Even at an early age, I was fascinated by science and, hence, my path led me from the attendance of a high school with special scientific orientation to obtaining a Bachelor’s degree in Biology at the University of Rostock. During my studies, I discovered that I was more interested in data analysis than data generation and after working as a student assistant in the Dept. of Systems Biology and Bioinformatics at the University of Rostock, I decided to study Bioinformatics at the Friedrich-Schiller University Jena.
For my master’s thesis I joined the Max Planck Institute for Chemical Ecology, Jena, Germany, to analyze the transcriptional profiles of diurnally oscillating genes in wild tobacco and to get experience in time series analysis. While my master’s thesis focused on the analysis of transcriptional profiles to answer ecological questions, I switched to the medical field for my PhD by joining the Spanish National Center for Cardiovascular Research, Madrid, Spain, as an early stage researcher, working on the analysis of transcriptome data related to immunology and cardiovascular research in mouse and pig.
The work further manifested my interest in the analysis of transcriptomic data to obtain a deeper understanding of underlying gene regulatory and cell-cell interaction networks. The opportunity to work on large NGS data sets also persuaded me to join the Munich Leukemia Laboratory in 2017, where I’ve been working ever since.
My main research interest is the integration of different data modalities to obtain the most comprehensive picture of the underlying regulatory networks, with a special focus on transcriptome data.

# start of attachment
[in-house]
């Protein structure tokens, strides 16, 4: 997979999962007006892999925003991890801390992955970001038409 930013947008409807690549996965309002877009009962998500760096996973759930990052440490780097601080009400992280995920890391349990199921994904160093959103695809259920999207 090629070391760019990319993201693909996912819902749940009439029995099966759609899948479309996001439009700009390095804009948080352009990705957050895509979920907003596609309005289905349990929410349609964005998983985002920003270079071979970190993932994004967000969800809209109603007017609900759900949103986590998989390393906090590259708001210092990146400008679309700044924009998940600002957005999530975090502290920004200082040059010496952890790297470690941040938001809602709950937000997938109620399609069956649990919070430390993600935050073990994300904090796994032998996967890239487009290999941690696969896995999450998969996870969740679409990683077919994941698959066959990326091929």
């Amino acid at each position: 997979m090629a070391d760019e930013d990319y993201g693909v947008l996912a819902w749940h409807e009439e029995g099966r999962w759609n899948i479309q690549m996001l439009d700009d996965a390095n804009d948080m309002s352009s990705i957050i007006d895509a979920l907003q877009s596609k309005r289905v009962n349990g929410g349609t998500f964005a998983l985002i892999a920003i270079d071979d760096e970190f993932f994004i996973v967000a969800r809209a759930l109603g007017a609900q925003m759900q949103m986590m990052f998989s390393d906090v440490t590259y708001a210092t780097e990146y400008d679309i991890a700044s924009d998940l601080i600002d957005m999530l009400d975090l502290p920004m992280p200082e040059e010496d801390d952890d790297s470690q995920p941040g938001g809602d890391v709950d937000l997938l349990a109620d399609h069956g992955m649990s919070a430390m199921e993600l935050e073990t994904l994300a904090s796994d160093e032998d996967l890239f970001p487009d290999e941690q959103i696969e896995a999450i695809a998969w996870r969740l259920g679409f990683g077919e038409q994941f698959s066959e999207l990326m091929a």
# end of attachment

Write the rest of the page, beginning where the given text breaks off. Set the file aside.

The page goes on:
Especially because RNA sequencing (RNA-Seq) has made it possible to broaden the analytical spectrum to study multiple transcriptional events (e.g. chimeric transcripts, isoform switching, expression, etc.) at once and the multifaceted output can greatly benefit clinical diagnostics. I am interested to use partial deconvolution of transcriptional profiles to identify the contribution of different activation programs, to apply network analysis to identify core transcriptional programs and to perform in silico perturbation experiments, and to apply machine learning techniques for the data integration and classification of patients.
Another integral part of the data analysis process I am interested in is the visualization of the obtained results. I like the challenge of finding a way to combine various data types to enhance graphical representation of context-dependent, relevant information. Overall, the main research goal is to get the most out of the available data for the benefit of the patients.
Walter W et al. Next-generation diagnostics for precision oncology: preanalytical considerations, technical challenges, and available technologies. Seminars in Cancer Biology. Academic Press. 2020
Meggendorfer M, Walter W and Haferlach T. WGS and WTS in leukaemia: A tool for diagnostics?. Best Practice & Research Clinical Haematology. 2020
Walter W, Sánchez-Cabo F and Ricote M. GOplot: an R package for visually combining expression data with functional analysis. Bioinformatics. 2015